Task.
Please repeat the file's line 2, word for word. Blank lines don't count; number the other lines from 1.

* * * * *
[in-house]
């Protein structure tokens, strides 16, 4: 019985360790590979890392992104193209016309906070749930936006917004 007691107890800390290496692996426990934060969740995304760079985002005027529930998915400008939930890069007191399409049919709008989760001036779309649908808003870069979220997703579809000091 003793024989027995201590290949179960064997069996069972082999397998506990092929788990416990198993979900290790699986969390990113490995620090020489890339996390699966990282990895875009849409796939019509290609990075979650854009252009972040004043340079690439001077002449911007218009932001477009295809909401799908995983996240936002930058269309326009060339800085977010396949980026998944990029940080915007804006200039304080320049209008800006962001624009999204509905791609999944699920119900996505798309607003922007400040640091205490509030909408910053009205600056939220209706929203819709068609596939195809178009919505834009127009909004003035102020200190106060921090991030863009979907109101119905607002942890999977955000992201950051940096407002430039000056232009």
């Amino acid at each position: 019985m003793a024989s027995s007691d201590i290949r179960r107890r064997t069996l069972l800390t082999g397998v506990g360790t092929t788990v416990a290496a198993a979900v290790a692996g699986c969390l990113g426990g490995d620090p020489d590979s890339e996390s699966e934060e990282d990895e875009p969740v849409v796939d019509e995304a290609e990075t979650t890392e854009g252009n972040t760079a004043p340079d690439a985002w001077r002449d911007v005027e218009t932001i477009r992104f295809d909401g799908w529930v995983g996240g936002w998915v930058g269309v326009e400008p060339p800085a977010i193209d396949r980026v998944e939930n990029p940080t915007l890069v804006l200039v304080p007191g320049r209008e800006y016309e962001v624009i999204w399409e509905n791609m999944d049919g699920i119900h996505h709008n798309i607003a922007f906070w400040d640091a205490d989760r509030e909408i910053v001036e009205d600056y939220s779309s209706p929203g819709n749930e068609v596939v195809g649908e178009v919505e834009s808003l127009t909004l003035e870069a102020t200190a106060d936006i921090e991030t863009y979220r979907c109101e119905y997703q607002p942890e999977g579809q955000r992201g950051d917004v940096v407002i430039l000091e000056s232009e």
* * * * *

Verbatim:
């Protein structure tokens, strides 16, 4: 019985360790590979890392992104193209016309906070749930936006917004 007691107890800390290496692996426990934060969740995304760079985002005027529930998915400008939930890069007191399409049919709008989760001036779309649908808003870069979220997703579809000091 003793024989027995201590290949179960064997069996069972082999397998506990092929788990416990198993979900290790699986969390990113490995620090020489890339996390699966990282990895875009849409796939019509290609990075979650854009252009972040004043340079690439001077002449911007218009932001477009295809909401799908995983996240936002930058269309326009060339800085977010396949980026998944990029940080915007804006200039304080320049209008800006962001624009999204509905791609999944699920119900996505798309607003922007400040640091205490509030909408910053009205600056939220209706929203819709068609596939195809178009919505834009127009909004003035102020200190106060921090991030863009979907109101119905607002942890999977955000992201950051940096407002430039000056232009």